A judge in Virginia recently used a precedent from the slavery era regarding the sale of human “chattel” in a case involving the custody of human embryos. This hearkening back to a time of the commerce of human beings brings into focus two interesting notions. First, it serves as a reminder of “man’s inhumanity to man” – the perennial mistreatment of humanity by humanity. Second, this ruling implicitly accepts that the embryo is a human person (rather than a “clump of tissue”), for that is precisely what human “chattel” is: human beings degraded and treated as mere property.
This ruling brings to mind what many in the pro-life movement have long argued: the question of abortion is often less about whether embryos are human beings and more about whether society will recognize their full human rights.
St. Patrick’s Day celebrations in Ireland have begun to reflect the spirit of the times, signaling that “the snakes have returned to Ireland.”
In the meantime, some movements within Ireland seek to retain the nation’s historic Christians foundations. Holy Family Mission offers young Catholics from across the world the chance to live in community and minister to the people of County Waterford, Ireland, in a “gap year for God.”
A Catholic theologian offers a mid-Lent reflection on the importance of fasting in the Christian life, offering a helpful overview of the main virtues and vices encountered in daily living. “When we fast, we say no to something that, objectively speaking, is not bad… However, by denying ourselves that which we ordinarily would have a legitimate right to, we are strengthened in our ability to deny ourselves those sinful pleasures that we do not have a right to.”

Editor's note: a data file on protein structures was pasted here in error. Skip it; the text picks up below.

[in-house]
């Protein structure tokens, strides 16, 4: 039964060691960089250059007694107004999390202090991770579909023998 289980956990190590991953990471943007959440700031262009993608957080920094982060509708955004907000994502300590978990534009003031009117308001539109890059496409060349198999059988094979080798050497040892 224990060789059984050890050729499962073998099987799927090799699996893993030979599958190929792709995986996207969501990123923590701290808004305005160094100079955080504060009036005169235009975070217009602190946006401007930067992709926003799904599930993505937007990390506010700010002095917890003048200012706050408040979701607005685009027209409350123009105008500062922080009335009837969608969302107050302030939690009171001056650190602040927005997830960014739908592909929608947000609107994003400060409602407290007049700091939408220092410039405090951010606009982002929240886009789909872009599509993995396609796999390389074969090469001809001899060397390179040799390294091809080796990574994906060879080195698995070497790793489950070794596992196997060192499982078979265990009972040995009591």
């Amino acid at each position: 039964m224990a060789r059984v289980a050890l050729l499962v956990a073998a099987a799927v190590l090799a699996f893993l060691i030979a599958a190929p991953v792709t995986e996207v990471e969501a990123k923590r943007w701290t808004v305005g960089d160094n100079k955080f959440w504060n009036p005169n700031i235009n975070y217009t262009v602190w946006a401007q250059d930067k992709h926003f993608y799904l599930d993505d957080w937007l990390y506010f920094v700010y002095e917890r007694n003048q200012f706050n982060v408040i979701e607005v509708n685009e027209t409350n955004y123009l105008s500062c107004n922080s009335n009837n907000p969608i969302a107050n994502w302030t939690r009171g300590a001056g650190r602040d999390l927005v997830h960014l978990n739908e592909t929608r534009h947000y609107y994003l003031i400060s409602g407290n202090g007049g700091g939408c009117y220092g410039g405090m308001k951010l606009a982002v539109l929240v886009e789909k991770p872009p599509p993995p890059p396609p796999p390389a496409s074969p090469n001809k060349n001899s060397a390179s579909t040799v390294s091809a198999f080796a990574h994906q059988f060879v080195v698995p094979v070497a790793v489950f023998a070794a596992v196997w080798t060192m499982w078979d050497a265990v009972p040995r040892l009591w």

Bishop Barron offers a related reflection, arguing that “the fundamental problem with modern ethics… is that it is boring.” The classical vision of morality, long embraced by the Christian tradition, is one of adventure, in which the pursuit of virtue (aided by practices like Lenten fasting) sets the human person on a journey outside of oneself.
Who killed the Catholic university? A theologian at Providence College reflects on the landscape of Catholic higher education, explaining what has gone wrong while pointing to some lights on the horizon (including the Catholic Studies project founded by Dr. Don Briel at the University of St. Thomas and University of Mary).
An essay explores the lives and work of three women who supported St. John Henry Newman’s work in the Oxford Movement and beyond, offering a deeper glimpse into a movement gaining appreciation from modern Christians in the world of education.
How are we to approach questions of gender dysphoria and identity and help those struggling with such questions in their own lives? A critical assessment of the available data is a good place to start.
Finally, how does an ancient story about a Chinese farmer offer Christians the chance to reflect on central questions of life and providence?